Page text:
Coincidentally, today is my birthday.
I am featuring it here because of my respect and adoration for the freakish and profound writing talent of Ms. Didion. When I read her work, like that of other writers I favour (Joyce Maynard, James Salter, Raymond Carver), I think: this is writing at it's best - precise, lucid, insightful, magically poetic. And I feel uplifted, inspired, informed, enlightened.
Click on the picture to link to the full piece, if you wish to see what I am talking about. Then, if you want, come back and finish reading this entry. I'll put a few dashes and make a line here, to delineate the text and encourage you're temporary visitation of the Vogue article from 54 years ago.
I'll never write that well. Not ever. I don't have that kind of mind. My composition is nowhere near as rigorous, my thought-process-compilation not as unequivocal. But I appreciate it immensely. Mine is more a free style of writing,
lackadaisical, meandering, unselfconscious. I am like a friendly, playful scribe, largely untrained, but with passion and perseverance to make up for it. And, too, lately, I am on a mission. I seek to find and celebrate truth and beauty and investigate the beauty of truth. I aim, here in these pages, to humbly uncover the sweet grandness of the ordinary and exalt the sticky, cumbersome reality of the everyday existence of the outsider, the artist, the overly sensitive sentient being that I embody. In my journey is a reflection of your journey. I unashamedly investigate the unpleasant side of small triumphs; the pathway of multiple failures, the cloudy sky of indecision and misgivings, the daily sufferings of the inquisitive, unsatisfied mind.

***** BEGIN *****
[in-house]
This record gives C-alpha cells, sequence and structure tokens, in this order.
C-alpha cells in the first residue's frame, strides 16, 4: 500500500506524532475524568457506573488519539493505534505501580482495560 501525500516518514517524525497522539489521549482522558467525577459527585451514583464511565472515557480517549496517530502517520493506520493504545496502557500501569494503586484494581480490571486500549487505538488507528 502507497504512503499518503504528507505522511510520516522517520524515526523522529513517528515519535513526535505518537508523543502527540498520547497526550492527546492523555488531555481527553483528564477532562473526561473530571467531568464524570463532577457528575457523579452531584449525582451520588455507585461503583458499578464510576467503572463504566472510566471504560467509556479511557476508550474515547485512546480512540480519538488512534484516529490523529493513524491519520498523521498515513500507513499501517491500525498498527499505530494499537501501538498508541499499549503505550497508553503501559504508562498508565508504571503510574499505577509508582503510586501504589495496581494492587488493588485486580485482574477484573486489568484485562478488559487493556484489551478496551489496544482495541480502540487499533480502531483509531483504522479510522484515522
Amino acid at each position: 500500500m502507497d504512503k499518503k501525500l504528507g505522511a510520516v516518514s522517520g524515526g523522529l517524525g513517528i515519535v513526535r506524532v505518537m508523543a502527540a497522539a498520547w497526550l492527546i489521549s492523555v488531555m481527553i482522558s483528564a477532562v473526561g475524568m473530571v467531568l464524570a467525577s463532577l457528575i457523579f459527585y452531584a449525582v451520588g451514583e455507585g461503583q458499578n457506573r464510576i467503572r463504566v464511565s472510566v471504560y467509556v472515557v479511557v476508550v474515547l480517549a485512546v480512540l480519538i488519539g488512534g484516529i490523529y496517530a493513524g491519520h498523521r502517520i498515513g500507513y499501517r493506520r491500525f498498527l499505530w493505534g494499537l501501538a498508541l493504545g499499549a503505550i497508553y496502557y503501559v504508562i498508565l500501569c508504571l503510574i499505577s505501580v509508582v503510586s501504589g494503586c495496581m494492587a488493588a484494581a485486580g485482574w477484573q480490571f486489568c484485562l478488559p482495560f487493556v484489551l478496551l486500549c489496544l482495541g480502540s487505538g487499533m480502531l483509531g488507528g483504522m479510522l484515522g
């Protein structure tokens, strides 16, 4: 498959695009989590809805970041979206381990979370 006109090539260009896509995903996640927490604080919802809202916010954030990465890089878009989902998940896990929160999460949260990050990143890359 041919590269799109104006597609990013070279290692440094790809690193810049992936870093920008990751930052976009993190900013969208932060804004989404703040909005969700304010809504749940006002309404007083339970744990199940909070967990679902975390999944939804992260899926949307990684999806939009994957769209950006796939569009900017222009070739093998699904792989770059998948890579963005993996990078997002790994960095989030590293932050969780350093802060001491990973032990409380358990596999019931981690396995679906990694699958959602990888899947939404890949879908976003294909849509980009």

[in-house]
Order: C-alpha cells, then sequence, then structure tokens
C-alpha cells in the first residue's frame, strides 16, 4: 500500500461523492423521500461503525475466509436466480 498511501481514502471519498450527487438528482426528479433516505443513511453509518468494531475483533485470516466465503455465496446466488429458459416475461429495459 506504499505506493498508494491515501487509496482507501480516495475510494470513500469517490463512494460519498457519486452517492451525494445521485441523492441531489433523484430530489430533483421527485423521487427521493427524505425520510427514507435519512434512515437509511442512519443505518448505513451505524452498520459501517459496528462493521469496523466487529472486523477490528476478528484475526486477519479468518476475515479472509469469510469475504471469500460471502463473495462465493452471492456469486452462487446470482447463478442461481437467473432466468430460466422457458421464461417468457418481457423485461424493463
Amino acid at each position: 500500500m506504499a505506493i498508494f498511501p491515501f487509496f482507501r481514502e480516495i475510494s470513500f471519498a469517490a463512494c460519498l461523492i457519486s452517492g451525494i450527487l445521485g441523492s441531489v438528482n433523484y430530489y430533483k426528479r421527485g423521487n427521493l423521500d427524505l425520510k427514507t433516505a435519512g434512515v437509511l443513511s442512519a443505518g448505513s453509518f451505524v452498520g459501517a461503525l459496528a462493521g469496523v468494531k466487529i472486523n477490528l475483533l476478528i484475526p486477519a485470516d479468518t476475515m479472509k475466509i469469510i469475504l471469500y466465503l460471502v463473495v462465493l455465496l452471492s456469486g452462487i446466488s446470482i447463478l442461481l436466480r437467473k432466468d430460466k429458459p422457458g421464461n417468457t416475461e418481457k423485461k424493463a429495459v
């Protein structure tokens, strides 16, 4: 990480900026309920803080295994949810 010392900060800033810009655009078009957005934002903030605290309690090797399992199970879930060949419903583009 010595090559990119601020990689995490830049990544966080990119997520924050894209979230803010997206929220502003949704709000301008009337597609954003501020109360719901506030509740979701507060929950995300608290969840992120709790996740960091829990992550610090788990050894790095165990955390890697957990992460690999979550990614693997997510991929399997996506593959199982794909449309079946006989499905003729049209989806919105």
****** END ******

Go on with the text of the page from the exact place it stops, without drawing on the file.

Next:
In this sense, I share something with Joan. We are both artists seeking to direct the spotlight of our perception onto ourselves. Reading her piece the first hour into my birthday somehow brings me a feeling of comfort. It reads like a whisper and a well wish from a wise and somber friend. It's like a small slap - on the face? on the back? - that bolsters my resolve to create things - images and words - of substance and value. Why waste time with anything else? There's joy to be had in wasting time just the way I always have: playfully and with conviction.
Fifty fours years I have been around now. Time for me to pull up my socks? Ha. I don't wear them.